strick, n.

The OED’s “Word of the Day” today is “strick.” Among its other definitions:

1. A bundle of broken hemp, flax, jute, etc. for heckling. Cf. STRIKE n. 2.

14.. Nom. in Wr.-Wülcker 696/12 Hic linipolus, a stric of lyne. c1440 Promp. Parv. 479/2 Streek, of flax (Kylw. A.P. linipulus). 1616 SURFL. & MARKHAM Country Farm V. xviii. 568 So you shall beate this flaxe till it handle as soft as any silke, then vnplat the strickes againe, and heckle it through the second heckle. 1673 A. WALKER Lees Lachrymans 8 The Blaze, a lock or strik of Flax, which gives but one flash, and dyes. 1688 HOLME Armoury III. 106/2 A Head of Flax, is twelve Stricks tied up to make a Bunch. A Strick, is about ten handfulls [of hemp or flax] made up together in a head. 1847 Jrnl. R. Agric. Soc. VIII. II. 385 It is considered best to divide the labour of cleaning each strick of flax among three different stands. 1852 A. ROBB Poems & Songs 115 A streek o’ lint I canna pu’. 1881 Spons’ Encycl. Industr. Arts etc. IV. 1243 Each stone [of 14 lb.] contains 5-8 ‘stricks’ or handfuls of finished flax, and each strick is composed of two ‘fingers’, two of the small lots that have been treated at one operation in the scutching-process.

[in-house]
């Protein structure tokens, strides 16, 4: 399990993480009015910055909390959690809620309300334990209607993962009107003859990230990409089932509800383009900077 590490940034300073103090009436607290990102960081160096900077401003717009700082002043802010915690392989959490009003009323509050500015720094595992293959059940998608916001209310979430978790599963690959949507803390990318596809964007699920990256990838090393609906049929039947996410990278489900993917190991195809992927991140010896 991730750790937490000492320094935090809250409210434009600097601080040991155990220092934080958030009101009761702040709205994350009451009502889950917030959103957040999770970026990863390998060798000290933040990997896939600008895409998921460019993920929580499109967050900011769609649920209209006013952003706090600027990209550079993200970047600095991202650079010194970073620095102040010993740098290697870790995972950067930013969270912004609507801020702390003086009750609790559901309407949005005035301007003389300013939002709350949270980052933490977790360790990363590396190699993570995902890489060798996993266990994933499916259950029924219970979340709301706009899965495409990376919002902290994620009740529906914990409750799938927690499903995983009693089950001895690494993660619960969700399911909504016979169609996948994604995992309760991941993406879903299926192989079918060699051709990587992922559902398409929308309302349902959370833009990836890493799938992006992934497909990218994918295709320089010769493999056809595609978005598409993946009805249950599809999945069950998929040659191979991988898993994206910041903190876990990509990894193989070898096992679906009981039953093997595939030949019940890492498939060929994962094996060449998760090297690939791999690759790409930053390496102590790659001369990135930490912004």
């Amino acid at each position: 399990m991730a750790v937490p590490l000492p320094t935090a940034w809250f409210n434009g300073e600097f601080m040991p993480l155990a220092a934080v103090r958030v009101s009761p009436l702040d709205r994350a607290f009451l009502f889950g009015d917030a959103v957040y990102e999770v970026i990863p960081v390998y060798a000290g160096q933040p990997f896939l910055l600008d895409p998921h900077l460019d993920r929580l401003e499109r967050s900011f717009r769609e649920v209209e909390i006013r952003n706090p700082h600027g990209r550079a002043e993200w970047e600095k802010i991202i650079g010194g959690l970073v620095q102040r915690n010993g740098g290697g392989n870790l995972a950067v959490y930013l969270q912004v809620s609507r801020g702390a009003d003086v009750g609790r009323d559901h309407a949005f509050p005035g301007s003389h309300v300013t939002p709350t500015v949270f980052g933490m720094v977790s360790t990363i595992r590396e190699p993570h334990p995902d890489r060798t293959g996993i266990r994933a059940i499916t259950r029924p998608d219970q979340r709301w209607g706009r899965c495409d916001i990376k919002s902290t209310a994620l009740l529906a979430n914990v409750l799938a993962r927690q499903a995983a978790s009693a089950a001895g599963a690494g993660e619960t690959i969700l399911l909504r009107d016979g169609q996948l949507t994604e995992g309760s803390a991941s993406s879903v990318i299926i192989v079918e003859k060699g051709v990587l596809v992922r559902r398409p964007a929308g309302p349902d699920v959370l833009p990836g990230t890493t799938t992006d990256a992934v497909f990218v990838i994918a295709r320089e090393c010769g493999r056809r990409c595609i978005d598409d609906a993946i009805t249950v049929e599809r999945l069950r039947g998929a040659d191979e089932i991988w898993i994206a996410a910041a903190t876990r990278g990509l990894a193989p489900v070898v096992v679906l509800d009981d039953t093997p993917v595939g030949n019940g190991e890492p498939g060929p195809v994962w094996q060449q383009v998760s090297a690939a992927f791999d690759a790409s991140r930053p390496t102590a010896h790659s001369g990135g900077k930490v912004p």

Heckling, here, not meaning “to taunt or make fun of,” but rather “to comb flax to straighten the fibers.”
This is the challenge/genius of the free “word of the day” on the OED. You can’t fall down the rabbit hole of definitions and etymologies, trying to get a handle on how these things are related, without paying for a sub. Fortunately, you can still fall down the rabbit hole of the Internet for free, and this was a cool find. I’ve never had a good grasp on ye olde fairy tale description “flaxen-haired” until now.

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